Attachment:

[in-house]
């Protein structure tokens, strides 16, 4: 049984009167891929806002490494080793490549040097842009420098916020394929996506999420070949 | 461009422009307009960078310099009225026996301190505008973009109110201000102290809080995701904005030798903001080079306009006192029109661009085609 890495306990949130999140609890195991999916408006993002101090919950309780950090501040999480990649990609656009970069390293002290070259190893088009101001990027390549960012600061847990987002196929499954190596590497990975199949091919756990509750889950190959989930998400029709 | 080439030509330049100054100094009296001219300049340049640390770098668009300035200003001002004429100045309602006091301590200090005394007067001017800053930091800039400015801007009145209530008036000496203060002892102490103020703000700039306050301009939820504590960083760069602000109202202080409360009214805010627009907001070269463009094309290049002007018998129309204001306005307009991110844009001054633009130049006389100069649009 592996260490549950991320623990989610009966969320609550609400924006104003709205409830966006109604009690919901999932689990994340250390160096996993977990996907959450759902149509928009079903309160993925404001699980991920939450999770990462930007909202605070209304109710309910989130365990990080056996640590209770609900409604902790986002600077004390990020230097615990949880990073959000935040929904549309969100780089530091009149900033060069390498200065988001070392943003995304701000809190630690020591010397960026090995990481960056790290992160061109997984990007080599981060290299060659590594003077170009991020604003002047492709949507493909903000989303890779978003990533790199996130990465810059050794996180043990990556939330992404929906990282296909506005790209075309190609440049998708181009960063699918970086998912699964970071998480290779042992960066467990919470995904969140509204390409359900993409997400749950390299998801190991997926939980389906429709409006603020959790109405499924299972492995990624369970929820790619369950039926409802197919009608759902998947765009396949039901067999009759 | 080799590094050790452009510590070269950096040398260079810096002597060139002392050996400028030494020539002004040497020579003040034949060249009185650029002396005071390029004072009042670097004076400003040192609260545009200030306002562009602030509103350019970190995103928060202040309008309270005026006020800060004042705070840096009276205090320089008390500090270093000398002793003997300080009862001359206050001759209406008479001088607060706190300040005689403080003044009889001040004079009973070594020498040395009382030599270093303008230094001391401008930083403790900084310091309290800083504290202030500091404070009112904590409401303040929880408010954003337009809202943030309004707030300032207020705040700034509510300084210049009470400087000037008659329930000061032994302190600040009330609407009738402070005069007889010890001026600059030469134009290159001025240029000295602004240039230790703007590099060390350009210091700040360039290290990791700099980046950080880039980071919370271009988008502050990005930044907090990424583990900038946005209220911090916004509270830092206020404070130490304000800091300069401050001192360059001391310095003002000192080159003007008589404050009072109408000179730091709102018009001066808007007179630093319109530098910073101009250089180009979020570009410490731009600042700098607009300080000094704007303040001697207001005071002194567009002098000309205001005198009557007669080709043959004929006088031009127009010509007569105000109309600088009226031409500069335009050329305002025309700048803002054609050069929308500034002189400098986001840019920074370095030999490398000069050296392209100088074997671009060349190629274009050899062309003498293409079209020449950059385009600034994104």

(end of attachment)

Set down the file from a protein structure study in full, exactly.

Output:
[in-house]
């Protein structure tokens, strides 16, 4: 049984009167891929806002490494080793490549040097842009420098916020394929996506999420070949 | 461009422009307009960078310099009225026996301190505008973009109110201000102290809080995701904005030798903001080079306009006192029109661009085609 890495306990949130999140609890195991999916408006993002101090919950309780950090501040999480990649990609656009970069390293002290070259190893088009101001990027390549960012600061847990987002196929499954190596590497990975199949091919756990509750889950190959989930998400029709 | 080439030509330049100054100094009296001219300049340049640390770098668009300035200003001002004429100045309602006091301590200090005394007067001017800053930091800039400015801007009145209530008036000496203060002892102490103020703000700039306050301009939820504590960083760069602000109202202080409360009214805010627009907001070269463009094309290049002007018998129309204001306005307009991110844009001054633009130049006389100069649009 592996260490549950991320623990989610009966969320609550609400924006104003709205409830966006109604009690919901999932689990994340250390160096996993977990996907959450759902149509928009079903309160993925404001699980991920939450999770990462930007909202605070209304109710309910989130365990990080056996640590209770609900409604902790986002600077004390990020230097615990949880990073959000935040929904549309969100780089530091009149900033060069390498200065988001070392943003995304701000809190630690020591010397960026090995990481960056790290992160061109997984990007080599981060290299060659590594003077170009991020604003002047492709949507493909903000989303890779978003990533790199996130990465810059050794996180043990990556939330992404929906990282296909506005790209075309190609440049998708181009960063699918970086998912699964970071998480290779042992960066467990919470995904969140509204390409359900993409997400749950390299998801190991997926939980389906429709409006603020959790109405499924299972492995990624369970929820790619369950039926409802197919009608759902998947765009396949039901067999009759 | 080799590094050790452009510590070269950096040398260079810096002597060139002392050996400028030494020539002004040497020579003040034949060249009185650029002396005071390029004072009042670097004076400003040192609260545009200030306002562009602030509103350019970190995103928060202040309008309270005026006020800060004042705070840096009276205090320089008390500090270093000398002793003997300080009862001359206050001759209406008479001088607060706190300040005689403080003044009889001040004079009973070594020498040395009382030599270093303008230094001391401008930083403790900084310091309290800083504290202030500091404070009112904590409401303040929880408010954003337009809202943030309004707030300032207020705040700034509510300084210049009470400087000037008659329930000061032994302190600040009330609407009738402070005069007889010890001026600059030469134009290159001025240029000295602004240039230790703007590099060390350009210091700040360039290290990791700099980046950080880039980071919370271009988008502050990005930044907090990424583990900038946005209220911090916004509270830092206020404070130490304000800091300069401050001192360059001391310095003002000192080159003007008589404050009072109408000179730091709102018009001066808007007179630093319109530098910073101009250089180009979020570009410490731009600042700098607009300080000094704007303040001697207001005071002194567009002098000309205001005198009557007669080709043959004929006088031009127009010509007569105000109309600088009226031409500069335009050329305002025309700048803002054609050069929308500034002189400098986001840019920074370095030999490398000069050296392209100088074997671009060349190629274009050899062309003498293409079209020449950059385009600034994104």